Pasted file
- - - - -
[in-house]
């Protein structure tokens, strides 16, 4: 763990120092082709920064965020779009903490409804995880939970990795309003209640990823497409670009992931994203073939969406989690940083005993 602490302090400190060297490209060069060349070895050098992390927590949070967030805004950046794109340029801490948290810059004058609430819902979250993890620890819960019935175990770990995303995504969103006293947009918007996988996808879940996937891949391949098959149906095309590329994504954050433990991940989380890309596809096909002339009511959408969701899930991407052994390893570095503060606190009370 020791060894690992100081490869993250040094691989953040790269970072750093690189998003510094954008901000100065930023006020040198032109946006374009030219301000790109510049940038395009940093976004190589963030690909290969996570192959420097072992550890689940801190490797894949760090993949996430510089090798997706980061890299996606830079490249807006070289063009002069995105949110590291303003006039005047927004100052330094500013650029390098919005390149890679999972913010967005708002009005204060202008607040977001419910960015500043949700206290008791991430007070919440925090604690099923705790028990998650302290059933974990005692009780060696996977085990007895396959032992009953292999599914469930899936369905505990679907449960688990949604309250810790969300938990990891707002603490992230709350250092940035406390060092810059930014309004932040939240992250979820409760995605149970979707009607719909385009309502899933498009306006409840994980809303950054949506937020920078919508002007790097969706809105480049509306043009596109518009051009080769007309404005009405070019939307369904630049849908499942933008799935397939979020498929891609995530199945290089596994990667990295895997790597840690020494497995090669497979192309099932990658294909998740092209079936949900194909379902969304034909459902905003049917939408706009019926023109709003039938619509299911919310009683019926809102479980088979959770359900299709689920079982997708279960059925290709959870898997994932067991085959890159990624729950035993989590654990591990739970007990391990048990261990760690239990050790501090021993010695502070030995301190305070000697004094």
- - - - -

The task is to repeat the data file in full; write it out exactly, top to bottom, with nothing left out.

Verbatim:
[in-house]
């Protein structure tokens, strides 16, 4: 763990120092082709920064965020779009903490409804995880939970990795309003209640990823497409670009992931994203073939969406989690940083005993 602490302090400190060297490209060069060349070895050098992390927590949070967030805004950046794109340029801490948290810059004058609430819902979250993890620890819960019935175990770990995303995504969103006293947009918007996988996808879940996937891949391949098959149906095309590329994504954050433990991940989380890309596809096909002339009511959408969701899930991407052994390893570095503060606190009370 020791060894690992100081490869993250040094691989953040790269970072750093690189998003510094954008901000100065930023006020040198032109946006374009030219301000790109510049940038395009940093976004190589963030690909290969996570192959420097072992550890689940801190490797894949760090993949996430510089090798997706980061890299996606830079490249807006070289063009002069995105949110590291303003006039005047927004100052330094500013650029390098919005390149890679999972913010967005708002009005204060202008607040977001419910960015500043949700206290008791991430007070919440925090604690099923705790028990998650302290059933974990005692009780060696996977085990007895396959032992009953292999599914469930899936369905505990679907449960688990949604309250810790969300938990990891707002603490992230709350250092940035406390060092810059930014309004932040939240992250979820409760995605149970979707009607719909385009309502899933498009306006409840994980809303950054949506937020920078919508002007790097969706809105480049509306043009596109518009051009080769007309404005009405070019939307369904630049849908499942933008799935397939979020498929891609995530199945290089596994990667990295895997790597840690020494497995090669497979192309099932990658294909998740092209079936949900194909379902969304034909459902905003049917939408706009019926023109709003039938619509299911919310009683019926809102479980088979959770359900299709689920079982997708279960059925290709959870898997994932067991085959890159990624729950035993989590654990591990739970007990391990048990261990760690239990050790501090021993010695502070030995301190305070000697004094």